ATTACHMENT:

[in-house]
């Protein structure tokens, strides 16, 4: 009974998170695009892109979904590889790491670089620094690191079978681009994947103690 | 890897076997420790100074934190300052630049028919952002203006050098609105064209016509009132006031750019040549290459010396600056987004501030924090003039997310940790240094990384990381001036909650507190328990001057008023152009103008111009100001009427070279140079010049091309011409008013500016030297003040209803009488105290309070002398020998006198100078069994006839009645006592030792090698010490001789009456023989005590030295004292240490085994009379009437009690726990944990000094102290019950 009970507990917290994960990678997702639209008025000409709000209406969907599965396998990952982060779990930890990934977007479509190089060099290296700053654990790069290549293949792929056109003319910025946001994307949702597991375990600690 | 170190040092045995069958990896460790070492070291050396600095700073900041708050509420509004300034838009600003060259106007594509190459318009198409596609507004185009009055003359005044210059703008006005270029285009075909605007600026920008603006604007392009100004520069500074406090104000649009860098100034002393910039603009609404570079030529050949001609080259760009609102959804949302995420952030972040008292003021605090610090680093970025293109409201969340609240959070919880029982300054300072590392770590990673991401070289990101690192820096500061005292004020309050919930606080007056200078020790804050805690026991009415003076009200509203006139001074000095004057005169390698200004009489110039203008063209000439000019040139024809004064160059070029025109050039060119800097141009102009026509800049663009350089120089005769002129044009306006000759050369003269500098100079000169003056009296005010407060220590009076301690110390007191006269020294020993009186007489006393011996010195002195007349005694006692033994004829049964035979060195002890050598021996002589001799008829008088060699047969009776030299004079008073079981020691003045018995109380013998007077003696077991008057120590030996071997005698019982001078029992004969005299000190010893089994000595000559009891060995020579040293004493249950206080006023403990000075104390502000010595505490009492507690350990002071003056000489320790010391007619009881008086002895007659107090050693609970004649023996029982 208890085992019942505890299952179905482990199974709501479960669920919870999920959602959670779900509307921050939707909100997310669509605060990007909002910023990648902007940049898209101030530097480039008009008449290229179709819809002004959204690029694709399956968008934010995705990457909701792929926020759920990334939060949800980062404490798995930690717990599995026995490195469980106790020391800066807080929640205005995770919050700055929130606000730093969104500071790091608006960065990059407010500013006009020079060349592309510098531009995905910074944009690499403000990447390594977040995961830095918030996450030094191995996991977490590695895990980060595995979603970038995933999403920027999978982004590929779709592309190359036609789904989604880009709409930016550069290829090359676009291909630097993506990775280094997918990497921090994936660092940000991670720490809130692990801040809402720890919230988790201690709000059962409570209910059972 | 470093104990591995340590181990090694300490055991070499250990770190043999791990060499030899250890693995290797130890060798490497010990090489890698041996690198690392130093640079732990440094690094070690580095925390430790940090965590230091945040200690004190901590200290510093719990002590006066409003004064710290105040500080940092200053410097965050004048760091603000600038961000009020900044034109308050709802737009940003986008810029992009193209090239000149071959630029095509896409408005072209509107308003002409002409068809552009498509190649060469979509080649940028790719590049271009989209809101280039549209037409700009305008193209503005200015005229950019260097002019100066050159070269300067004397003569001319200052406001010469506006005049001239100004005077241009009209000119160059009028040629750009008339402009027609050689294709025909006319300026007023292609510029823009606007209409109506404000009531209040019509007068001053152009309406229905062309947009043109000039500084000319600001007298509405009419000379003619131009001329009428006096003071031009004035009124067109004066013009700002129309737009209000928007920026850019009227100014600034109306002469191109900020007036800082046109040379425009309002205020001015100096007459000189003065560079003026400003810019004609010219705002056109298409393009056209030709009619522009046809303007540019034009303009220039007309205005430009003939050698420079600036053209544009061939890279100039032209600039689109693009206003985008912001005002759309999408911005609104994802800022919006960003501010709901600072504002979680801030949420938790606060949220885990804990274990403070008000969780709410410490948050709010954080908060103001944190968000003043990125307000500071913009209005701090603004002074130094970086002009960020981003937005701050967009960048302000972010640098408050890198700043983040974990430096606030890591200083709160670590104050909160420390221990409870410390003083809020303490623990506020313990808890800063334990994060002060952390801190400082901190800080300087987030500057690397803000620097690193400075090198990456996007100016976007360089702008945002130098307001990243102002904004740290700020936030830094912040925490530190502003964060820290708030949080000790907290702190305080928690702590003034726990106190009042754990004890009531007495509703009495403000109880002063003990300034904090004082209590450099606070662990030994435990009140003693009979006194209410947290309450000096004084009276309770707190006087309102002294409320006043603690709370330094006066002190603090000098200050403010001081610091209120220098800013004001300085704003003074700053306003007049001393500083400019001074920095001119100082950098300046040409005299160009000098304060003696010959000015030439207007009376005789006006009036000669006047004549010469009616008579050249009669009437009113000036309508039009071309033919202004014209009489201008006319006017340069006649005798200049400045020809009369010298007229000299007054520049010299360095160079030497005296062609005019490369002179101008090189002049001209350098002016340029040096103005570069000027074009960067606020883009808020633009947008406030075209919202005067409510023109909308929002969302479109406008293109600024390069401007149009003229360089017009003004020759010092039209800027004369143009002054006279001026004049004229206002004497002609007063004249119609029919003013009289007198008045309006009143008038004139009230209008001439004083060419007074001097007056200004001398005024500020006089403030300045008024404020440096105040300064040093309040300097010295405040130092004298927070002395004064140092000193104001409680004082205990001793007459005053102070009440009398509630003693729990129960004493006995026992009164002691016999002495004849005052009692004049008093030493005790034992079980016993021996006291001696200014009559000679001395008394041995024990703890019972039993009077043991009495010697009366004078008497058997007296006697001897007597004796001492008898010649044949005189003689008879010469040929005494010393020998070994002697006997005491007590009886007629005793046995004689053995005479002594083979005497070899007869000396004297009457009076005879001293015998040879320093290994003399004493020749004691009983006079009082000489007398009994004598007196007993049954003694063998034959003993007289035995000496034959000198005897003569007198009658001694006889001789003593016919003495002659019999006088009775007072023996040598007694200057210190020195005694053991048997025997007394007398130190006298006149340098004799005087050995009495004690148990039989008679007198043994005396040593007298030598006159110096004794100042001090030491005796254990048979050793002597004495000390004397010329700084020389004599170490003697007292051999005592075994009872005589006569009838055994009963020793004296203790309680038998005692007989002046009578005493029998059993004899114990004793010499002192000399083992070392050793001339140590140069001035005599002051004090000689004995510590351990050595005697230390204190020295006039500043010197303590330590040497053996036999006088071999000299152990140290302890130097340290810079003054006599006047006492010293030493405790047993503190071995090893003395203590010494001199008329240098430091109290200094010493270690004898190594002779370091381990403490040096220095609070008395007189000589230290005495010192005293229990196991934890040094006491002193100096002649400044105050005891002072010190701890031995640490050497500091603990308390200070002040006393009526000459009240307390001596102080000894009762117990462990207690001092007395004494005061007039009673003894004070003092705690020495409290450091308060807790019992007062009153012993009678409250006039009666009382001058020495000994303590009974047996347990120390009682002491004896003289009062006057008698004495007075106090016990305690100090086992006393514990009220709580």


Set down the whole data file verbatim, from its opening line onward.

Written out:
[in-house]
């Protein structure tokens, strides 16, 4: 009974998170695009892109979904590889790491670089620094690191079978681009994947103690 | 890897076997420790100074934190300052630049028919952002203006050098609105064209016509009132006031750019040549290459010396600056987004501030924090003039997310940790240094990384990381001036909650507190328990001057008023152009103008111009100001009427070279140079010049091309011409008013500016030297003040209803009488105290309070002398020998006198100078069994006839009645006592030792090698010490001789009456023989005590030295004292240490085994009379009437009690726990944990000094102290019950 009970507990917290994960990678997702639209008025000409709000209406969907599965396998990952982060779990930890990934977007479509190089060099290296700053654990790069290549293949792929056109003319910025946001994307949702597991375990600690 | 170190040092045995069958990896460790070492070291050396600095700073900041708050509420509004300034838009600003060259106007594509190459318009198409596609507004185009009055003359005044210059703008006005270029285009075909605007600026920008603006604007392009100004520069500074406090104000649009860098100034002393910039603009609404570079030529050949001609080259760009609102959804949302995420952030972040008292003021605090610090680093970025293109409201969340609240959070919880029982300054300072590392770590990673991401070289990101690192820096500061005292004020309050919930606080007056200078020790804050805690026991009415003076009200509203006139001074000095004057005169390698200004009489110039203008063209000439000019040139024809004064160059070029025109050039060119800097141009102009026509800049663009350089120089005769002129044009306006000759050369003269500098100079000169003056009296005010407060220590009076301690110390007191006269020294020993009186007489006393011996010195002195007349005694006692033994004829049964035979060195002890050598021996002589001799008829008088060699047969009776030299004079008073079981020691003045018995109380013998007077003696077991008057120590030996071997005698019982001078029992004969005299000190010893089994000595000559009891060995020579040293004493249950206080006023403990000075104390502000010595505490009492507690350990002071003056000489320790010391007619009881008086002895007659107090050693609970004649023996029982 208890085992019942505890299952179905482990199974709501479960669920919870999920959602959670779900509307921050939707909100997310669509605060990007909002910023990648902007940049898209101030530097480039008009008449290229179709819809002004959204690029694709399956968008934010995705990457909701792929926020759920990334939060949800980062404490798995930690717990599995026995490195469980106790020391800066807080929640205005995770919050700055929130606000730093969104500071790091608006960065990059407010500013006009020079060349592309510098531009995905910074944009690499403000990447390594977040995961830095918030996450030094191995996991977490590695895990980060595995979603970038995933999403920027999978982004590929779709592309190359036609789904989604880009709409930016550069290829090359676009291909630097993506990775280094997918990497921090994936660092940000991670720490809130692990801040809402720890919230988790201690709000059962409570209910059972 | 470093104990591995340590181990090694300490055991070499250990770190043999791990060499030899250890693995290797130890060798490497010990090489890698041996690198690392130093640079732990440094690094070690580095925390430790940090965590230091945040200690004190901590200290510093719990002590006066409003004064710290105040500080940092200053410097965050004048760091603000600038961000009020900044034109308050709802737009940003986008810029992009193209090239000149071959630029095509896409408005072209509107308003002409002409068809552009498509190649060469979509080649940028790719590049271009989209809101280039549209037409700009305008193209503005200015005229950019260097002019100066050159070269300067004397003569001319200052406001010469506006005049001239100004005077241009009209000119160059009028040629750009008339402009027609050689294709025909006319300026007023292609510029823009606007209409109506404000009531209040019509007068001053152009309406229905062309947009043109000039500084000319600001007298509405009419000379003619131009001329009428006096003071031009004035009124067109004066013009700002129309737009209000928007920026850019009227100014600034109306002469191109900020007036800082046109040379425009309002205020001015100096007459000189003065560079003026400003810019004609010219705002056109298409393009056209030709009619522009046809303007540019034009303009220039007309205005430009003939050698420079600036053209544009061939890279100039032209600039689109693009206003985008912001005002759309999408911005609104994802800022919006960003501010709901600072504002979680801030949420938790606060949220885990804990274990403070008000969780709410410490948050709010954080908060103001944190968000003043990125307000500071913009209005701090603004002074130094970086002009960020981003937005701050967009960048302000972010640098408050890198700043983040974990430096606030890591200083709160670590104050909160420390221990409870410390003083809020303490623990506020313990808890800063334990994060002060952390801190400082901190800080300087987030500057690397803000620097690193400075090198990456996007100016976007360089702008945002130098307001990243102002904004740290700020936030830094912040925490530190502003964060820290708030949080000790907290702190305080928690702590003034726990106190009042754990004890009531007495509703009495403000109880002063003990300034904090004082209590450099606070662990030994435990009140003693009979006194209410947290309450000096004084009276309770707190006087309102002294409320006043603690709370330094006066002190603090000098200050403010001081610091209120220098800013004001300085704003003074700053306003007049001393500083400019001074920095001119100082950098300046040409005299160009000098304060003696010959000015030439207007009376005789006006009036000669006047004549010469009616008579050249009669009437009113000036309508039009071309033919202004014209009489201008006319006017340069006649005798200049400045020809009369010298007229000299007054520049010299360095160079030497005296062609005019490369002179101008090189002049001209350098002016340029040096103005570069000027074009960067606020883009808020633009947008406030075209919202005067409510023109909308929002969302479109406008293109600024390069401007149009003229360089017009003004020759010092039209800027004369143009002054006279001026004049004229206002004497002609007063004249119609029919003013009289007198008045309006009143008038004139009230209008001439004083060419007074001097007056200004001398005024500020006089403030300045008024404020440096105040300064040093309040300097010295405040130092004298927070002395004064140092000193104001409680004082205990001793007459005053102070009440009398509630003693729990129960004493006995026992009164002691016999002495004849005052009692004049008093030493005790034992079980016993021996006291001696200014009559000679001395008394041995024990703890019972039993009077043991009495010697009366004078008497058997007296006697001897007597004796001492008898010649044949005189003689008879010469040929005494010393020998070994002697006997005491007590009886007629005793046995004689053995005479002594083979005497070899007869000396004297009457009076005879001293015998040879320093290994003399004493020749004691009983006079009082000489007398009994004598007196007993049954003694063998034959003993007289035995000496034959000198005897003569007198009658001694006889001789003593016919003495002659019999006088009775007072023996040598007694200057210190020195005694053991048997025997007394007398130190006298006149340098004799005087050995009495004690148990039989008679007198043994005396040593007298030598006159110096004794100042001090030491005796254990048979050793002597004495000390004397010329700084020389004599170490003697007292051999005592075994009872005589006569009838055994009963020793004296203790309680038998005692007989002046009578005493029998059993004899114990004793010499002192000399083992070392050793001339140590140069001035005599002051004090000689004995510590351990050595005697230390204190020295006039500043010197303590330590040497053996036999006088071999000299152990140290302890130097340290810079003054006599006047006492010293030493405790047993503190071995090893003395203590010494001199008329240098430091109290200094010493270690004898190594002779370091381990403490040096220095609070008395007189000589230290005495010192005293229990196991934890040094006491002193100096002649400044105050005891002072010190701890031995640490050497500091603990308390200070002040006393009526000459009240307390001596102080000894009762117990462990207690001092007395004494005061007039009673003894004070003092705690020495409290450091308060807790019992007062009153012993009678409250006039009666009382001058020495000994303590009974047996347990120390009682002491004896003289009062006057008698004495007075106090016990305690100090086992006393514990009220709580």